Is Stefan Löfven really a popular topic in Swedish parties' Tweets?

October 8, 2018

Back in March, Feelingstream analysed and compared the speeches of Kersti Kaljulaid and Sauli Niinistö, the presidents of Estonia and Finland. With the recent Swedish elections in mind as well as Feelingstream announcing the plan to enter the Nordic market, a new plan was set up. How about we take a brief look at what Swedish political parties were saying? Or to be more exact - tweeting.

Brief election summary and choosing the data 

September 9th was an important date for everyone in Sweden due to general elections taking place. 349 members of Riksdag were to be elected who play a decisive role in choosing the Prime Minister of Sweden. From 2012 the position was held by Stefan Löfven, leader of the Swedish Social Democratic Party who was recently voted out by the parliament.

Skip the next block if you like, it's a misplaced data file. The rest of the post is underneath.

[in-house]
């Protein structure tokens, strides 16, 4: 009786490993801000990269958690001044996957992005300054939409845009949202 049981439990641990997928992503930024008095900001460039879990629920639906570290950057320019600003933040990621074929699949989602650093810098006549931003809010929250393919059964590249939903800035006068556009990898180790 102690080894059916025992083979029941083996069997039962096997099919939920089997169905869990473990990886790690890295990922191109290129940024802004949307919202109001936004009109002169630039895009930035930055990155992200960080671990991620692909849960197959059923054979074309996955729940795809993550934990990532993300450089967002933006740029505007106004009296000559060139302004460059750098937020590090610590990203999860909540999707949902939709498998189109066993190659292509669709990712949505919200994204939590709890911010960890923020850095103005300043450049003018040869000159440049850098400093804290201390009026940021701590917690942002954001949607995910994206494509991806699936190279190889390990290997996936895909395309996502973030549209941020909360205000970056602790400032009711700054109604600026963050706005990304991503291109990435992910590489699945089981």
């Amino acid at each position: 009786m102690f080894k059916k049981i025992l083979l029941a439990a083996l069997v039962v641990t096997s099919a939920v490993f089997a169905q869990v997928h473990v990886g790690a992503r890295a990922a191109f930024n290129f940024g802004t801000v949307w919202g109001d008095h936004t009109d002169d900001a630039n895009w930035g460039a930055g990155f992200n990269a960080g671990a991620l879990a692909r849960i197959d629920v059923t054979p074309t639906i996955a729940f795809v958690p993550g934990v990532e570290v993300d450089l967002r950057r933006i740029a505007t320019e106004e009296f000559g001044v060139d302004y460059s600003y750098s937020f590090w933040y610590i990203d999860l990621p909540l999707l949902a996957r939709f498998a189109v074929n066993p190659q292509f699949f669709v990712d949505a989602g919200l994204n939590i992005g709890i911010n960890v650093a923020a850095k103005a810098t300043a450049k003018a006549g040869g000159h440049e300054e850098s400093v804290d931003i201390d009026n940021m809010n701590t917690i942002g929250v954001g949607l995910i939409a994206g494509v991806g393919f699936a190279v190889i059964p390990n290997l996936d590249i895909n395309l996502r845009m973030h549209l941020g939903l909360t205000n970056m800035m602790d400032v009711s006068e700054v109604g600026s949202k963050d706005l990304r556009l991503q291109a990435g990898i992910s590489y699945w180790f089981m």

Most seats were given to three parties - 114 to Social Democrats (Socialdemokraterna), 84 to Moderates (Moderaterna) and 49 to Sweden Democrats (Sverigedemokraterna). While the level of support of the first two parties decreased, Sweden Democrats secured a greater support. Thus we were interested in including the latter party for the analysis. Social Democrats proceed to be the most popular among Swedes which is why they were chosen as the opposing party within our comparison.